February 2016 News

Kashmir Losing Snow Blanket

13 February 2016
The Tribune (Chandigarh)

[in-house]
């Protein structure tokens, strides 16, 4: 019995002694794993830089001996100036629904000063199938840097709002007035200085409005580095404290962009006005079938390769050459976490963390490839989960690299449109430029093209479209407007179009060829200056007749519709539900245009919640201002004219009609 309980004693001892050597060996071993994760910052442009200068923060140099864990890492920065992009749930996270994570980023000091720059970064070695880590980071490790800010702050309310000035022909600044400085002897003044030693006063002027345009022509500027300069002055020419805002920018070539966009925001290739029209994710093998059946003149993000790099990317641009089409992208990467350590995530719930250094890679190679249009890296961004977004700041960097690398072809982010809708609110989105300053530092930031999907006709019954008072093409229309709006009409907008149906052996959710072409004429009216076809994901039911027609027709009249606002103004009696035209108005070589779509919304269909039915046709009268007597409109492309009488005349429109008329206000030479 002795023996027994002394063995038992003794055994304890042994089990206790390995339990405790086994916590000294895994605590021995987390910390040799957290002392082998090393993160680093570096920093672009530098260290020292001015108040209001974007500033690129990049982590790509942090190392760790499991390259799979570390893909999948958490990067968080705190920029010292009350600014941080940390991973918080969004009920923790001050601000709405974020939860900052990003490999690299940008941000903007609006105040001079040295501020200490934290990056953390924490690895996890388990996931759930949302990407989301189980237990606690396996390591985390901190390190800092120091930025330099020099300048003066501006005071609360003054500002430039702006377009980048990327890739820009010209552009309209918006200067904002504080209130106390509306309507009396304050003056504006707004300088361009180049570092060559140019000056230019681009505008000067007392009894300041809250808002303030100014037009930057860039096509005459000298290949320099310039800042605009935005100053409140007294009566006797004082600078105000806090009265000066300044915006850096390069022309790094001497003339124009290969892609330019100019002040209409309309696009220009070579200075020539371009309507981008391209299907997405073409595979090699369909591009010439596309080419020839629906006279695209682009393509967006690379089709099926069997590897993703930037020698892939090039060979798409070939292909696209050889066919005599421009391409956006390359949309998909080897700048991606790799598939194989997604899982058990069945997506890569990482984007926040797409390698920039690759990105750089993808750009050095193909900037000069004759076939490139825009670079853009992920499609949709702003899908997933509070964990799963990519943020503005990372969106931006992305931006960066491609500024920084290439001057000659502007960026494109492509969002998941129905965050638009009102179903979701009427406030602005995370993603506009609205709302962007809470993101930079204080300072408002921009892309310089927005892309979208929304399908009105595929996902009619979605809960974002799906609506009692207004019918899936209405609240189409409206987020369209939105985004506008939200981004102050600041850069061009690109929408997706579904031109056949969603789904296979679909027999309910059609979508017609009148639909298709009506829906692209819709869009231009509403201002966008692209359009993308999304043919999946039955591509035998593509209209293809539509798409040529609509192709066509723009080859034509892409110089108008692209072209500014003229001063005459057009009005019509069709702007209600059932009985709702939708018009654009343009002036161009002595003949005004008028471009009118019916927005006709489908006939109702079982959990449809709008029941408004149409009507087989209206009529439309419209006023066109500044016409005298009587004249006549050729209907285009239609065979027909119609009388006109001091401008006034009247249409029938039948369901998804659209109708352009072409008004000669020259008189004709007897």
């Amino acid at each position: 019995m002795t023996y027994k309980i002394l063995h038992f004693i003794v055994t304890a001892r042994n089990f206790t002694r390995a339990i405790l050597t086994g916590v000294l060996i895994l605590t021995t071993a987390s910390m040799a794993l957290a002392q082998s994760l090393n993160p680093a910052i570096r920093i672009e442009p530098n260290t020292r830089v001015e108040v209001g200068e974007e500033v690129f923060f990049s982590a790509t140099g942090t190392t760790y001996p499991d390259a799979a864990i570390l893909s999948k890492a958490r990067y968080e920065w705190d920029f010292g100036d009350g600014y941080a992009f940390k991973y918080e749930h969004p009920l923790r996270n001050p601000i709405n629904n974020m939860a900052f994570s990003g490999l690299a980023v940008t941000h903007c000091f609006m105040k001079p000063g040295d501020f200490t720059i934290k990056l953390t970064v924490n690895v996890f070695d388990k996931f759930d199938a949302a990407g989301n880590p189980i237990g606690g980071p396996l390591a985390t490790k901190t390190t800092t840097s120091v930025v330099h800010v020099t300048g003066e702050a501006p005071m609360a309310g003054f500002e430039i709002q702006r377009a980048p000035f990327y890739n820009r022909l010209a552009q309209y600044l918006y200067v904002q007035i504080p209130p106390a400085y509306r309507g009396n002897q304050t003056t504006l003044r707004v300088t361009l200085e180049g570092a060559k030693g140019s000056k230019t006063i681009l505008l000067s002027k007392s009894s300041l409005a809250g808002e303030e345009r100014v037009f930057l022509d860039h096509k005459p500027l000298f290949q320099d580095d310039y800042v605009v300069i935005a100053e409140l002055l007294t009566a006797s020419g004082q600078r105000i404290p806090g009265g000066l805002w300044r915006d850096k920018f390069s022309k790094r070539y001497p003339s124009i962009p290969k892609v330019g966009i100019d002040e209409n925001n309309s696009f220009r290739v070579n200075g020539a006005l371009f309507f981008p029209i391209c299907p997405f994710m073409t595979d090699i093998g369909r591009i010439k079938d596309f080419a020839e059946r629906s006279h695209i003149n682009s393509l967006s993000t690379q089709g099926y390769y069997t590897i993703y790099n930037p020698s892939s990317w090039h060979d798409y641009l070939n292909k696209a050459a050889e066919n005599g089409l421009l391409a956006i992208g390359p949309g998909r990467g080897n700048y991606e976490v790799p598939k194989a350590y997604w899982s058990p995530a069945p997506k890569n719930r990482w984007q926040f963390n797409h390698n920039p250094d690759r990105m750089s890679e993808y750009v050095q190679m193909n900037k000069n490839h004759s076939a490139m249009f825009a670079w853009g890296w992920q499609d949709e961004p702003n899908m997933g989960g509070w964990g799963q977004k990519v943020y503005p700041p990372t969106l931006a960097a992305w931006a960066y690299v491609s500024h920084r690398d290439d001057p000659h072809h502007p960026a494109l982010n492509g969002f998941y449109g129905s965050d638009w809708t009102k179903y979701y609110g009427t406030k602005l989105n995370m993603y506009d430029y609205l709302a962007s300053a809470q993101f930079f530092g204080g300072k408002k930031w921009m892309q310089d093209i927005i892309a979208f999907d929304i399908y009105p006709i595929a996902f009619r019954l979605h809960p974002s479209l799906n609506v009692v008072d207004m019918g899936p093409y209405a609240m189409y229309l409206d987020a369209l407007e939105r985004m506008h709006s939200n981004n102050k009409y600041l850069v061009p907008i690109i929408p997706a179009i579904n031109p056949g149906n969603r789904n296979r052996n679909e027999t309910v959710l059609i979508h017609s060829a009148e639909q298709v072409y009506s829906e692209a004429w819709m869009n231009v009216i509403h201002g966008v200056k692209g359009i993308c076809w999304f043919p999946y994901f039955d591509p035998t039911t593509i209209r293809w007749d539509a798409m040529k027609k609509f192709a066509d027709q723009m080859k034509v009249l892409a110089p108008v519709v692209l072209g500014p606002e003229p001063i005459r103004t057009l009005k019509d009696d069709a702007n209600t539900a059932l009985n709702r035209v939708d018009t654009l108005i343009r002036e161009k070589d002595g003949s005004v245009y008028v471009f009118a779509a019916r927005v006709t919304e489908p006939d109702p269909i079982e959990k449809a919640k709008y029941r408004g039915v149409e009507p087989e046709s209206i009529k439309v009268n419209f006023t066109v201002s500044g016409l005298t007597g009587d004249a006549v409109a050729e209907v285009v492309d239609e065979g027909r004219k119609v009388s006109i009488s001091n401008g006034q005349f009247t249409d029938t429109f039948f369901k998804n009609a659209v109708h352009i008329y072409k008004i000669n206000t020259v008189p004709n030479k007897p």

Srinagar: It's the second week of February and Kashmir is missing the winter snow. In northern Baramulla district, where large swathes of land are neatly lined up with apple trees, Mohammad Yousuf Dar, an orchardist trader, is a worried man, hoping for rain and snow. An uncharacteristic winter, with sunny days and a prolonged dry weather, has a direct impact on production of the prized fruit, which provides earning to thousands of families. In Pahalgam resort, located in the Lidder basin in south Kashmir, the winter sports activity including the high revenue generating heli-skiing is yet to kick off, Riyaz Ahmad, a hotelier, said.'The tourists are coming but there is no rush. This place would have had three to five feet snow by now and today there is no snow at all,' he said. 'I have never seen such a winter.' Kashmir valley is already past the winter's 40-day harshest phase, which begins with winter solstice on December 21 - the year's shortest day and longest night when the least amount of sunlight in received in the northern hemisphere. Snow, one of the reasons for turning the barren winter into a picturesque season in Kashmir valley and a crucial factor in maintaining the region's ecological equilibrium, is increasingly becoming a rarity. A second consecutive January - the month of the harshest phase of cold - ended without snow in towns and villages, and the mountains that ring Srinagar city. The lack of snowfall and a rising temperature, will hasten fruit formation. 'The rising temperature will cause early flowering which should not take place else the fruit will not survive. If weather deteriorates later, it will damage the sprouted flowers. It all should take place at its own time,' said Dar, the president of apple growers association in Baramulla Apple farming and trade, based in all 10 districts of Kashmir valley, is major industry in the region and is estimated to be worth Rs 400 crore. The snowless winter and rising mercury, that Kashmir is witnessing, will damage the orchards and other horticulture industries. It's getting hotter: Recent research studies and comparative data of the past century are pointing to a rising temperature in Kashmir, leading to scanty or no snowfall during January. Experts warn the trend may worsen over coming decades. For a second consecutive year, January recorded scanty downpour - almost one-third of the mean precipitation recorded during this month over the last century. In January 2015, Srinagar recorded a total of 5.6 mm rainfall while the mean rainfall recorded in January between 1901 and 2000 is 62.2 mm, the data shared by the state meteorological department revealed. This January, which recorded no major snow spell in Kashmir valley except a few bouts in higher mountainous reaches and hill resorts, Srinagar received a total of 16 mm rainfall, 46 mm less than the average rainfall recorded in the year's first month during the past century. Irfan Rashid, assistant professor at University of Kashmir's department of Earth Sciences, said the form of winter precipitation is changing from snow to slush due to 'significant rise' in minimum winter temperature. 'Our findings show that winters are getting prolonged with little snowfall on account of rising temperatures. The form of winter precipitation which we used to receive predominantly as snow is changing into slush,' Rashid said. Rashid was part of a scientific team that studied the climate change impact on winter tourism in Kashmir. He said the rise in minimum temperatures during winters is impacting snow accumulation pattern, which in turn affects glacier health and stream flows. Changing patterns: Shakil Ahmad Romshoo, the head of Earth Sciences department, warns of a resource crunch. 'Snow and glaciers are the most important source that J&K has; but these are being used for hydropower, agriculture and tourism. 'Our prediction is that by the end of this century, there will be 30 to 70 percent decrease in snowfall in Kashmir,' Romshoo said. 'It is not an abrupt phenomenon. Two-three ft snow was very common if you look at the data of Srinagar for last 100 years. A decline in the trend can easily be traced,' he said. The study by Romshoo, Rashid and two others on sustainability of winter tourism in a climate change scenario in Kashmir concluded that the actual time period for snowfall has undergone a change with December and January receiving scanty or no snowfall while February and March witnessing relatively heavy snowfall. Their study concluded that the change in snowfall pattern is 'due to rise in the average temperature during winter months'. Glacial loss: The increase in temperature and the subsequent change in precipitation form will have a 'serious implication' for the snow accumulation pattern with a potential to impact glacial discharge, Rashid said.'The last 35 years discharge data reveals that the stream flows are showing a statistically significant decrease,' he said. A latest study, in which researchers Romshoo and Khalid Omar Murtaza studied the recent glacier changes in the Kashmir Alpine Himalayas, revealed that nine 'benchmark glaciers' in the region's Lidder valley have 'significantly receded. The Lidder valley is located in south-eastern Kashmir in north-west Himalayas and is spread over about 1260 sq km. The snow covers a considerable area of Lidder catchment during the winter and spring seasons, which melts and subsequently feed the springs and rivers during the rest of the year. There are about 56 glaciers in the basin, including the Kolahoi, the largest glacier in the Jhelum Basin. 'The total loss of area for the benchmark glaciers during the period is 5.20 sq.km or 17.92 percent of the total glacier area,' the study said. 'If the trend continues into the next few decades, it may pose a serious threat to the water availability for irrigation, hydropower generation, horticulture and recreational use,' the study has warned.